Sewing on a Budget


It's true that sewing can be quite an expensive hobby to start...however, there are ways of minimising the initial costs without compromising on the quality of the materials, tools and equipment.

The biggest expense is nearly always on the sewing machine itself, so this is also the area where you could save the most money if you're on a strict budget.

Obviously if you stick to hand-sewing with just a needle and thread then you can spend next-to-nothing...but I'm pretty sure most people will be wanting a machine!


Basic sewing machine models are perfectly good for beginners - and beyond - so don't feel you need to splash out on a machine that has fancy gadgets and a large number of stitch design options straight away. A budget machine from a popular, reliable brand (Brother, Singer etc.) is ideal, and you can always upgrade later.


To save money to a greater extent, you could be really lucky and find that a friend or family member has an old machine hidden in the attic that they don't use any more and will gladly give it to you for free :) This may require lots of strong hinting and/or pleading!

If you can't borrow or use someone else's machine, even with bribery, you could try and find a good second hand machine. Check Ebay, newspaper adverts, car boots...anywhere you can think of that sells second hand goods. Make sure you get it serviced after you buy, so that that any issues are straightened out before you start.


Photo of a sewing machine foot and needle, taken by Roger Nelson.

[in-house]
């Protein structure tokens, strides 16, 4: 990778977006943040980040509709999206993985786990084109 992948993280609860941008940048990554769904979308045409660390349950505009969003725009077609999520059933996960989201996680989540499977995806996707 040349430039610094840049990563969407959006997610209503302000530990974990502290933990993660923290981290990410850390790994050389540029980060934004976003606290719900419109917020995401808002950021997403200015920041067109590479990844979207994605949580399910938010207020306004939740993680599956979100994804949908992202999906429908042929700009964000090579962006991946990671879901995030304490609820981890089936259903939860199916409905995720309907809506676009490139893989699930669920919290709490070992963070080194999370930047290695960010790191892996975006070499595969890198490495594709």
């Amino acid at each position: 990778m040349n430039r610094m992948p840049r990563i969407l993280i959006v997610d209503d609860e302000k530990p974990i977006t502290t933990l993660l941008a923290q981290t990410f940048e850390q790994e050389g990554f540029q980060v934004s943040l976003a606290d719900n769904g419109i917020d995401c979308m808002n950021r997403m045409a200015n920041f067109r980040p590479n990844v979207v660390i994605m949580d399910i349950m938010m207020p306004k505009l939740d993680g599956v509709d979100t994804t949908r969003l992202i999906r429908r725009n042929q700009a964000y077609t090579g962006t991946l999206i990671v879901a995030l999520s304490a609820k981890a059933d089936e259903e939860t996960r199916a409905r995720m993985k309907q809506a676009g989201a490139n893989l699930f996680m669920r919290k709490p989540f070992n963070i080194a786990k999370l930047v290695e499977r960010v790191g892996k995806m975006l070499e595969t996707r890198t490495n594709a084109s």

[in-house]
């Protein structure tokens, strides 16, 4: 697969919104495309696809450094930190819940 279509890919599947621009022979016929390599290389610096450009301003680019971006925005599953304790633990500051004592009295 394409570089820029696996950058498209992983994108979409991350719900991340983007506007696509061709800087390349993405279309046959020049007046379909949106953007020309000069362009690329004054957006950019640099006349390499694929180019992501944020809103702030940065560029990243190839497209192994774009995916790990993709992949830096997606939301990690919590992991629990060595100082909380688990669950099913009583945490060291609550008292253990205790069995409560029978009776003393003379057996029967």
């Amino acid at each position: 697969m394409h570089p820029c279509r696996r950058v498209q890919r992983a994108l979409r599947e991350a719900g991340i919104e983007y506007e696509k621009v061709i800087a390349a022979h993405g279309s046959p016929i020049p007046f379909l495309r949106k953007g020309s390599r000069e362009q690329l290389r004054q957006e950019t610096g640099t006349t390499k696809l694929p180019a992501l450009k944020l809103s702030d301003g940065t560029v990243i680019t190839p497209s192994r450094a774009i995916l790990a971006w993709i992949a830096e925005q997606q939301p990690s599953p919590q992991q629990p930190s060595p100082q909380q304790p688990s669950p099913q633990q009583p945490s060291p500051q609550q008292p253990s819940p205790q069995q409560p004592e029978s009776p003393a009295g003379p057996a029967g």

Another area where you can save money is on the purchase of fabric.

Fabric is generally not cheap, and unfortunately you can often buy readymade clothes for less money than what just the materials would cost you, which means that sewing is not usually a money-saving exercise in itself. I think this is a real shame, but that's life!

Saving money on fabric purchases is therefore a must for those wanting to keep costs down.


If you specifically want an unusual fabric or something special and high quality, it can be hard to save much money, but always shop around for whatever you want to buy.

If you are not set on a particular fabric and can be less fussy, take a look around for cheaper fabric stores and try and buy fabrics when they're in a clearance sale. I often buy fabric off Ebay, and I find that hunting around online helps me find the best deals.


NOTE: One important tip that I should have heeded from the start (oops) is to only buy fabric when you have a particular project in mind for it. I currently have two boxes of fabric under my bed because I just bought the fabric I liked without having a particular sewing project in mind. And it is really easy to buy fabric because it's just so pretty (!) and you think 'I'll use it one day'... but impulse buying doesn't help when you are trying to stick to a budget.

So my rule is: "Pick the project then pick the fabric". Trust me on this!


Another way to save on fabric is to recycle. This can involve re-using your old clothes, duvet covers and curtains, for instance, as well as re-using fabric from cheap clothes and other items you find in 2nd hand shops.

You can pick apart clothes and all sorts of fabric items using a seam ripper. The larger the item and the less seams are sewn into it, the better. Bed sheets and pillowcases are therefore good, as are loose and flowing maxi dresses and full circle skirts. XXL large men’s shirts and t-shirts are a good source of material too.

You can re-size large items to make smaller items (such as making a man’s shirt into a kid’s dress); you can can turn sweaters into skirts; you can combine 2 or 3 different garments together to form a creative new ‘Frankenstein’ item of clothing...all sorts of things really!